Passion Fruit Margarita –
Passion fruit, lime juice, Triple Sec, 1921 Tequila Blanco
Phish Eggs
Smoked Trout, Poached quails eggs, asparagus, hollandaise foam, toasted almonds, crispy toast disc, Lemon Zest
Casa Coste Piane Prosecco Valdobbiadene
OR
Wild Garlic scrambled eggs, toasted sunflower seeds, crispy toast discs, Bloody mary coulis (v)(n)
– Gluten free toast alternative option

Ravioli
Chicken Ravioli, Spinach Foam, Honey barbecue toasted Hazelnuts, Ricotta quenelle, Chicken and sage consommé, sage crisps 
Villa Masetti Pinot Grigio 2009
OR
Wild truffle and mushroom ravioli, spinach foam, creamed white wine and tarragon sauce, tarragon crisps, butter toasted walnut pieces (v)
– Gluten free pasta alternative
– nut allergy, replace nuts with sunflower seeds

Venison
Seared Chard wrapped Venison loin, Venison Confit Shepherds pie topped with black garlic creamed potatoes, Chanterelle mushrooms, spicy chocolate sauce, Carrot and Parsnip crisps (gf) (n)
The Black Shiraz 2010 Berton Vineyards
OR
Butternut, spinach and ricotta Wellingtons, three cheese potato gratin, caramelised onions, maple pecans (v)

Scoup
Iced Melon Soup, Cayenne Pepper, Mint syrup
Campari Sorbetta, Balsamic drizzle (v) (gf) (n)
Cherry Ripe
Custard Cream Quenelle, Warm Cognac soaked Black Cherries, Warm Vanilla sponge, Cherry Blossom Sugar shards (v) (n)
Limoncello Di Capri
– Gluten free sponge alternative

Reese’s Piece
60% Bittersweet Chocolate cylinder, Peanut Butter Core, Frozen yoghurt parfait filling, Salted Peanut brittle, Raspberry Jelly crystals (v) (gf)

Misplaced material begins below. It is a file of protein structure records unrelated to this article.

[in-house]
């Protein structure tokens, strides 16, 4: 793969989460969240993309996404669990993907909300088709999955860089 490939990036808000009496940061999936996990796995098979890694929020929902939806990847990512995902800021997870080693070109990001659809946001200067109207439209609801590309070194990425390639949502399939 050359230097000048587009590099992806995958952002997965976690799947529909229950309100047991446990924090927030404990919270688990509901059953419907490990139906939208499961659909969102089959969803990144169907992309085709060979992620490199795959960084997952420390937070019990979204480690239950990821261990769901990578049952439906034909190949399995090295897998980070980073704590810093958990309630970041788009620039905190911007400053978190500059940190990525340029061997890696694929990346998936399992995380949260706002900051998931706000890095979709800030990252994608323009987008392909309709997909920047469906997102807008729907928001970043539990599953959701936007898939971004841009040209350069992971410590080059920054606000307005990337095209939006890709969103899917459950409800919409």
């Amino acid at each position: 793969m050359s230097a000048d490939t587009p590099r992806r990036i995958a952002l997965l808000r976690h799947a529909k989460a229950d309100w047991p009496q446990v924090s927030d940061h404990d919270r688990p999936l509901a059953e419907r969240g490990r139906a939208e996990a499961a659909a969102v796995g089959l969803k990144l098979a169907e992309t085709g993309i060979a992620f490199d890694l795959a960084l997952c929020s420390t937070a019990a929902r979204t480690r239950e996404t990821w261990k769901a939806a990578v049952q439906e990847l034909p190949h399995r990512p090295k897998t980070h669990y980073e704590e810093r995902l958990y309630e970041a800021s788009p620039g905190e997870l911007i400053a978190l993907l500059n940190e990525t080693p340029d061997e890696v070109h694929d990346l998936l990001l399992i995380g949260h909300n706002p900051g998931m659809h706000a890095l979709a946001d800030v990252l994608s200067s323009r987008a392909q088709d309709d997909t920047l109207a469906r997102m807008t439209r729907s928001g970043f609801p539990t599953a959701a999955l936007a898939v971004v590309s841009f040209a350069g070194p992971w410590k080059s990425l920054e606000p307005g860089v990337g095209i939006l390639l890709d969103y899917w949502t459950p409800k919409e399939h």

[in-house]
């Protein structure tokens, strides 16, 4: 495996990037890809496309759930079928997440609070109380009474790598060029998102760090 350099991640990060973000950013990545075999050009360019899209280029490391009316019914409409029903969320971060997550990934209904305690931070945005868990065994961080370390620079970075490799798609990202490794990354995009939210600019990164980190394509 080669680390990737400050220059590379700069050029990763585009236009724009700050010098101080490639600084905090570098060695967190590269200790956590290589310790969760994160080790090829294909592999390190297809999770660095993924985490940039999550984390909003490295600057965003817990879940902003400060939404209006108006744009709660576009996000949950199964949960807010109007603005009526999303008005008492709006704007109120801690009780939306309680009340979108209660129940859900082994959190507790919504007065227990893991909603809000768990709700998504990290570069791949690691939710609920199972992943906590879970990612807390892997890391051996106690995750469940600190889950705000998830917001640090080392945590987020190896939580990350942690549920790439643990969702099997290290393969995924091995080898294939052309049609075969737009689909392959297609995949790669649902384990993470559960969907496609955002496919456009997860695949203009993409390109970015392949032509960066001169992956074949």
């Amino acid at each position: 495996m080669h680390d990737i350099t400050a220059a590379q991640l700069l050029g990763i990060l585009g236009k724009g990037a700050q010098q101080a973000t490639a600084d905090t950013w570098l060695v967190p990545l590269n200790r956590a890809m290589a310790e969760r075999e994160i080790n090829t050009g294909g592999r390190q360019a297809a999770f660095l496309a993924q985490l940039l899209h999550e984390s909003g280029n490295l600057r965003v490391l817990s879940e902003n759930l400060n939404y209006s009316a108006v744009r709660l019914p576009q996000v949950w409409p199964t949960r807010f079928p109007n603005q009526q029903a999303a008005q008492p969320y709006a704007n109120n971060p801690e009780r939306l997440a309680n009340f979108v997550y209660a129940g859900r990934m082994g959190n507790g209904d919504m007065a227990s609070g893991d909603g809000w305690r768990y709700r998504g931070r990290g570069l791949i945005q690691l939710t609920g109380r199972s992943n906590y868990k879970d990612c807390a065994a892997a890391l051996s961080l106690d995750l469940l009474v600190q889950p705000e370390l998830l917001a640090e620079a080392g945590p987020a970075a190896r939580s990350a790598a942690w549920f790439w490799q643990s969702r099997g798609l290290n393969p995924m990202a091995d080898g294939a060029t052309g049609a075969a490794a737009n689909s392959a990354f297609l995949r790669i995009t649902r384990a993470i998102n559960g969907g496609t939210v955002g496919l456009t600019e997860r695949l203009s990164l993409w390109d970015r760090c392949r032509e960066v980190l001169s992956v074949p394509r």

OR
Jaffa Cake
Milk chocolate bubbly Mousse, bubble wrap dark chocolate, marmalade, salted popcorn (n)

Holy Choly
Black Pepper and Chedder Shortbread (gf)
All Butter Cranberry studded sugar cookies 
Vin Santo Sante Bucciarelli

Coffee
Affogato truffle
Milk Chocolate Salted Caramel
Tomato and Basil Praline

This Inmate’s Last Meal

This Inmate’s Last Meal

Three years of pretentious, over-priced but very special 3 course meals and it all came down to a St Paddy’s day feast for my last formal ever at Kings. We’ve had hits, THAT venison steak, and spectacular misses, coffee in the starter…. but Kings has at least kept a consistency of too many things on the plate and geometric shapes, a level of pretentiousness far above any other in a Cambridge. However it is certainly an event every week, nowhere else is black tie virtually the norm for a weekly student dinner, nowhere else is there such a paradox within the generally perceived message of the organisation (nb communist flag in the bar), nowhere else would weekly dinners stop 8 weeks before they should. Lets not lie, I wouldn’t have it any other way, it’s more exclusive. I even splashed the boat out on wine – seriously rewarded, smooth balanced taste that was light but robust.